Taglocity -- making MSOutlook more like Gmail

I prefer Gmail because it's quicker and less bloated. But Outlook will definitely be with us for some time, and while it is, Taglocity offers a product that closes the gap a little.

I'm running Taglocity 3.0 professional edition (free trial; soon to revert to standard edition), after using the 2.0 for about eight months.

In a nutshell, Taglocity radically enhances an existing Outlook feature called "Categories." (Categories = tags). For some time, Outlook has allowed you to categorize emails, but it was clunky.

Here's how I set up and use Taglocity, after installing it:
  1. Assuming you currently store your Outlook email in folders, open a folder and select all emails. Now, use the Taglocity Pane (atop your main Outlook page) to assign a tag to all items in this folder. You can just use the name of the folder, but I believe in following these conventions:

    a) don't pluralize ("report" not "reports") or capitalize, except
    b) capitalize acronyms ("PR", not "pr"), and
    c) add a hypen after tags that would otherwise form words or parts of words; e.g., "PR-" and "Toronto-". This will pay off later if you run a search for "professional". [Granted, it will fail if your email includes something like, "Toronto-based accountant"].

  2. Go through all your folders and repeat this
  3. Open your Tag Bar window (click "Tag Bar") clean up your tags. Through right-clicking you can consolidate similar tags.
  4. Now, within your Tag Bar window, move the tags around into groups and then assign a colour to each group (e.g., industries are blue; administration is green; personal is yellow)
  5. Still within the Tag Bar window, add a half dozen of your most popular tags to the actual Tag Bar. This bar sits atop Outlook's main page, and makes it easier to assign tags to emails.
  6. Now, go back and see where you can assign more than one existing tag to an email. E.g., you have an email about a flight on Air Canada and another about consulting services to Air Canada. Tag both "air-canada" but tag one "flight" and another "consulting" or something.
  7. When you've done all this, put all of your email in an "archive" folder and delete your other folders. One caveat, for repetitive projects, I prefer to use folders to tags. E.g., I write a monthly newsletter and I store material for it throughout each month; I will tag this material with the name of the newsletter, but I also store it in a folder called "May 2009" or whatever.
Yes, all of this takes some time. You may not follow all these steps for the email you received in the past. But the process demonstrates how to use Taglocity for email as you receive it. When an email arrives, once it's dealt with as a work task, you can click twice and deal with it as clutter.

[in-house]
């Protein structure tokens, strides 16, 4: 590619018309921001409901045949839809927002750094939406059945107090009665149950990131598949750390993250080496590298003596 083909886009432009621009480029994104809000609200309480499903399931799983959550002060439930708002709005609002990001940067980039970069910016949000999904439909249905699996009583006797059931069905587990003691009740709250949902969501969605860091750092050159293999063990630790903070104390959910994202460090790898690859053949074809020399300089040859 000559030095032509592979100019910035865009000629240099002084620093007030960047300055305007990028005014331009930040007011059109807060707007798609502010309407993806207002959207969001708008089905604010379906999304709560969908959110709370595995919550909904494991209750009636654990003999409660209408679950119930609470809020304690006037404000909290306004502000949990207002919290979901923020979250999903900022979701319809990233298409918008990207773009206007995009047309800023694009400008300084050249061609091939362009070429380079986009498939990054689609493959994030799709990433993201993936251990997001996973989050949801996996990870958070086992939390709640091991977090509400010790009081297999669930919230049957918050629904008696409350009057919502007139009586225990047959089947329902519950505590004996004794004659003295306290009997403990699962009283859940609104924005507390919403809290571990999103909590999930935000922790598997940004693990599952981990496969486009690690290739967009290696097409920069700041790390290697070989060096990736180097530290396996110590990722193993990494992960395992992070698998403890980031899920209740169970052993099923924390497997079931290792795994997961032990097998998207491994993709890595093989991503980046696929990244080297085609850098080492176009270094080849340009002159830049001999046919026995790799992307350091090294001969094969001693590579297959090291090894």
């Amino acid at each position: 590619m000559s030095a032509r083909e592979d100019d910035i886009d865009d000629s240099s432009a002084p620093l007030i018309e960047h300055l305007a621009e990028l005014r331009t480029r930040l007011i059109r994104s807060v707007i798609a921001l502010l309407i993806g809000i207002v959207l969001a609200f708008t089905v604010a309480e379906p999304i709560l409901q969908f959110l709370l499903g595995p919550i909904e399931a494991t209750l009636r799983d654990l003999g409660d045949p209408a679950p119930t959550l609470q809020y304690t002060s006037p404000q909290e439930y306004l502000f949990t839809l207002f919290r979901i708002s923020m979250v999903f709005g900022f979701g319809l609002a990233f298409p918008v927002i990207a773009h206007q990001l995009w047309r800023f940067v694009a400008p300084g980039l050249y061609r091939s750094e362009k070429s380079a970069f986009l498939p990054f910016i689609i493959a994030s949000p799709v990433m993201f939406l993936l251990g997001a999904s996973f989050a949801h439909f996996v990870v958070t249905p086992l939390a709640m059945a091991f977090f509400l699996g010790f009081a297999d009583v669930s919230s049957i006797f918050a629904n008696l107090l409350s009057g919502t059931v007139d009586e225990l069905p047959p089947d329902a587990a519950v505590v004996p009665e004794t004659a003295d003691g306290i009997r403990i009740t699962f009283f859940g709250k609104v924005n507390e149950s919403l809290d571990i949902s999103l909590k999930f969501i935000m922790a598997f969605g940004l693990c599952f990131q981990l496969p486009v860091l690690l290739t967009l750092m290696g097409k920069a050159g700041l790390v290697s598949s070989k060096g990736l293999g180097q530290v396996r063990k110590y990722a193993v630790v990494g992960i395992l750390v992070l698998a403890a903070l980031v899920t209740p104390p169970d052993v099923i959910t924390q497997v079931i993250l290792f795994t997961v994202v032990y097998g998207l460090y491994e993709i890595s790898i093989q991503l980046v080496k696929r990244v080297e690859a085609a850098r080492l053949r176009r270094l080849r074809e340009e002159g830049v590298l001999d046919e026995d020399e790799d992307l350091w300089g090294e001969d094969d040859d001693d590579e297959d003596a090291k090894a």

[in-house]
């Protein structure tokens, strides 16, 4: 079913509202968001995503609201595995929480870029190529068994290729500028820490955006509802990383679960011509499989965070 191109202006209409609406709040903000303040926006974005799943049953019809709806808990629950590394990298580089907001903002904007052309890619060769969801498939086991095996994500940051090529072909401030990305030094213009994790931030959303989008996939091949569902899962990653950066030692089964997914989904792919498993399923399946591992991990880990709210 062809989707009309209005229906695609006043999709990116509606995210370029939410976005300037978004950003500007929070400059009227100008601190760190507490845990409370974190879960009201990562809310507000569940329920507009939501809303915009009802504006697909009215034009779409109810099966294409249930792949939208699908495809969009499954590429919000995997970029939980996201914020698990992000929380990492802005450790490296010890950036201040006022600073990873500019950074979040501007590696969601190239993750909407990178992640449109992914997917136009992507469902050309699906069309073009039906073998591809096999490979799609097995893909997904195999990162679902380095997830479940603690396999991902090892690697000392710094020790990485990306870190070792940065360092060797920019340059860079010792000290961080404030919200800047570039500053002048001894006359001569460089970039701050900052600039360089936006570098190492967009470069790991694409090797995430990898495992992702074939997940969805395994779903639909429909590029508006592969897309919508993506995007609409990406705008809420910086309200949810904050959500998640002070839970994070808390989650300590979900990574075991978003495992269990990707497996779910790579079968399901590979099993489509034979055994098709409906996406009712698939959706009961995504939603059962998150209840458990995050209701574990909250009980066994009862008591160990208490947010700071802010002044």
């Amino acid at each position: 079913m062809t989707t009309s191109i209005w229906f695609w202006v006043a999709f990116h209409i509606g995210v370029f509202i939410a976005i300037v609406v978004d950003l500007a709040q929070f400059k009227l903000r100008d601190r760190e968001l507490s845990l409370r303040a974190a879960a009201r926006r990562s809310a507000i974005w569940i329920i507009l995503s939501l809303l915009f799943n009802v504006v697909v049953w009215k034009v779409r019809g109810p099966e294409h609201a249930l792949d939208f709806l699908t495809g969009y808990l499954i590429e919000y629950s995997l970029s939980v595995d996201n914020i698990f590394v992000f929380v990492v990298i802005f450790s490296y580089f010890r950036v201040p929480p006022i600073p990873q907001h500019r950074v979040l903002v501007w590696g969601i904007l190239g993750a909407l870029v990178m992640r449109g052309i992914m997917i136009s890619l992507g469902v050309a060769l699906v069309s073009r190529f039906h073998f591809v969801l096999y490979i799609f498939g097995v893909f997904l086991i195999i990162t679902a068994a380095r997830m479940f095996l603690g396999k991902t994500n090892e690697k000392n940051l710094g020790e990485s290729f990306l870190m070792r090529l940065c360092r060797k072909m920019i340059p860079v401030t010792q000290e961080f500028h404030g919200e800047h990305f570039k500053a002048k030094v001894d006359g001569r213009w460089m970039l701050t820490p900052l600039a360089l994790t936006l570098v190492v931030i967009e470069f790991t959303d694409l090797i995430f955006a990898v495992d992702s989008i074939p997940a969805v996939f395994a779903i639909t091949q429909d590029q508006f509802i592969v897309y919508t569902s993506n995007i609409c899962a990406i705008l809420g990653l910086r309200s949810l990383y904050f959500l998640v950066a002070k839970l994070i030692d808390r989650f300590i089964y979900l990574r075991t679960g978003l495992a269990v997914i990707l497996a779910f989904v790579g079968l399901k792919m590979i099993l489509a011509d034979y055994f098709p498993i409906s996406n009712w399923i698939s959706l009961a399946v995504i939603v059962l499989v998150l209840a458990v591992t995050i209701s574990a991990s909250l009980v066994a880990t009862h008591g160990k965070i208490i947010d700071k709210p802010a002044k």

Finding anything is simply about narrowing down the options -- triangulating. If, in six months, you need details about that Air Canada flight, you can use Outlook's search box to run a keyword search "category:air-canada, category:flight". Even if this produces 100 emails, you can easily scroll to the rough period of the flight. And you can combine the search with "from:dave"-type commands.

If the size of your company permits it, you can benefit from a network effect by making all of your tags public; i.e., the tags you assign to an email will travel with the email when an email is forwarded or replied to. If you invest the time to create a taxonomy for your firm, email conversations will only have to be tagged once, rather than by each recipient.

Sounds complicated, but in fact the top benefits I've experienced from using this are:
  1. if you equate a tag to a folder, you can put one email in two or more "folders" at the same time, so it's easier to find regardless of how your brain is working when you need the email. E.g., you might spend a year storing email first by industry (or client) and then by service performed, and then decide you want to store by service performed first and then by industry/client within those folders. With tags, you just do both.
  2. it's ridiculously quick to tag and drag emails to a single folder than to drag up and down Outlook and through nested folders.
  3. though command-line searches are not popular, in fact we have all become used to them through Google; they're quite quick when you get used to them. have you ever watched someone painfully spend two or three minutes trying to find a simple email? if you can narrow the problem down by two or three tags (and perhaps a rough date), it shouldn't take more than ten or fifteen seconds to find a needle in a 10,000 email haystack.
In time, people will no doubt have personal taxonomies. You'll add 100 tags to Gmail and you'll use them for all work documents, personal documents, calendar items, emails, photos and videos, and basically any discrete piece of content you store.

1 comments:

June 19, 2009 at 3:13 PM Jimmy said...

Nice to see how you use tags Dennis...thanks for sharing.

I use Taglocity too but don't worry about hyphenating tags to make them unique from real words because search already knows they are tags.

I also use Outlook search for quick things based on keywords - never thought to use command line queries in the Outlook search box probably because Taglocity Search provides such an easy interface to filter results on tags with AND/OR tag combinations, date ranges, from/to/cc, etc. ...plus the pruning tag cloud is a life saver.

Sometimes I'll use the Excel like column filtering in the results grid, as well as grouping to help manage large result sets. Cool stuff!